Hundreds flocked to the workhouse for sustenance and refuge. However, the workhouse could not cope with the numbers requiring assistance. This situation was reflected in a notice which was posted outside Roscommon Workhouse in January 1847, which stated that no new applicants seeking assistance could be admitted. Many who died there were buried in Bully's Acre, a short distance away.

Health and education

Roscommon County Hospital


Notable people from Roscommon

Annalistic references

See Annals of Inisfallen (AI), Annals of the Four Masters (M),

International relations

Twin towns

Roscommon is twinned with:

See also


  1. "Census 2006 – Volume 1 – Population Classified by Area" (PDF). Central Statistics Office Census 2006 Reports. Central Statistics Office Ireland. April 2007. Retrieved 2011-05-07.
  2. Saint Coman of Roscommon:A Sixth-Century East Galway Missionary, Joseph Mannion, in Gurteen Journal 2005, pp. 17–19.
  3. Mote Park Heritage Walkway
  4. Roscommon Golf Club website
  5. "Connacht Final for Dr Hyde Park?". Roscommon People. 22 June 2012. Retrieved 1 June 2013.
  6. Racecourse website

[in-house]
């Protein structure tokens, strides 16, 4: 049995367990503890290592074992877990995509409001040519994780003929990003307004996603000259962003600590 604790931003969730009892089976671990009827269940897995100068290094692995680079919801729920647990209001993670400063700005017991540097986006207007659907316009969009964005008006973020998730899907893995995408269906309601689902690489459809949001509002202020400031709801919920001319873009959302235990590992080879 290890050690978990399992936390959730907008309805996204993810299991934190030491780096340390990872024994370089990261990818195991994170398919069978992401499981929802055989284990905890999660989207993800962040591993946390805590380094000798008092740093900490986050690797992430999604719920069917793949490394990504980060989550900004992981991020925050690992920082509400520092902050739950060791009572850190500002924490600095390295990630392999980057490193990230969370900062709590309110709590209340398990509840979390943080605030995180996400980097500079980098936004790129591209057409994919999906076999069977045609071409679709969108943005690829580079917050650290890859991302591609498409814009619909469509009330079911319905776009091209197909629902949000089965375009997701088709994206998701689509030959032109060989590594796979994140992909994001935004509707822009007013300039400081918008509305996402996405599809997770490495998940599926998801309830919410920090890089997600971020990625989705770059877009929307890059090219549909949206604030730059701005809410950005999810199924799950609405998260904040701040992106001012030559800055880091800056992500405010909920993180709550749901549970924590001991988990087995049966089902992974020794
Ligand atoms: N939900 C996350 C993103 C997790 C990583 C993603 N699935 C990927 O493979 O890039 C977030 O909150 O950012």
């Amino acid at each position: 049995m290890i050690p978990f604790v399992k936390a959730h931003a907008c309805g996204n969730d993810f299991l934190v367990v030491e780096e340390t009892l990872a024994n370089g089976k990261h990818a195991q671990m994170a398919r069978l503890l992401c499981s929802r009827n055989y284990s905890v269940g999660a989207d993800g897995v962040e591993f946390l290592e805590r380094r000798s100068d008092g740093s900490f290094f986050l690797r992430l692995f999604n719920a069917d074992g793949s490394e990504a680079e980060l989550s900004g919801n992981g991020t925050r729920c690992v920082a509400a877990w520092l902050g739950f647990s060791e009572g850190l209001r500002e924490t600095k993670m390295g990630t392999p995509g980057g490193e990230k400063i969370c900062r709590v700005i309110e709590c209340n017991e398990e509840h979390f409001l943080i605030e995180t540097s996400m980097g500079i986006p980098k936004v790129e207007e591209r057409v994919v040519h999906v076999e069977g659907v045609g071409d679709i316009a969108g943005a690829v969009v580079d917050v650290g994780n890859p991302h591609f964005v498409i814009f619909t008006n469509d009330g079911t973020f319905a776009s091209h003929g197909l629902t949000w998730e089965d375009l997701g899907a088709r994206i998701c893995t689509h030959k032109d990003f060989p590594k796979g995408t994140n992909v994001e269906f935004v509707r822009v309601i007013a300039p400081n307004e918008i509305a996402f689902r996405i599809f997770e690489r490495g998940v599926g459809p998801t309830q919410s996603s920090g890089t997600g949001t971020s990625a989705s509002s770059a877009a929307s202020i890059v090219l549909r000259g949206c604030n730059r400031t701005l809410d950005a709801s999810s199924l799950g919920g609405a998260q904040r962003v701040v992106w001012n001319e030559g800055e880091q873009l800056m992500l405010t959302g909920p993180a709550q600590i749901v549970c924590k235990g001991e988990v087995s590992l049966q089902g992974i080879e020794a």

7. Leisure Centre website
  8. Exploring Roscommon Castle in Medieval Times
  9. Roscommon Castle - The History of a National Landmark
  10. Roscommon Jail Building
  11. The Dominican Friary of Roscommon
  12. Roscommon Library Building
  13. The Sacred Heart Church
  14. Roscommon Workhouse
  15. Roscommon Lamb Festival
  16. Roscommon Easter Parade
  17. Roscommon Hospital
  18. Sacred Heart Home
  19. "Roscommon station" (PDF). Railscot — Irish Railways. Retrieved 2015-01-30.
  20. Bus Éireann Timetable - Route 461
  21. "Tucson Sister Cities". Interactive City Directory. Sister Cities International. Retrieved 4 September 2013.
  22. "Chartrettes France". Roscommon Twinnings. 1998. Retrieved 18 March 2015.

Convent Primary School Gaelscoil de híde Roscommon Community College CBS Roscommon Convent of Mercy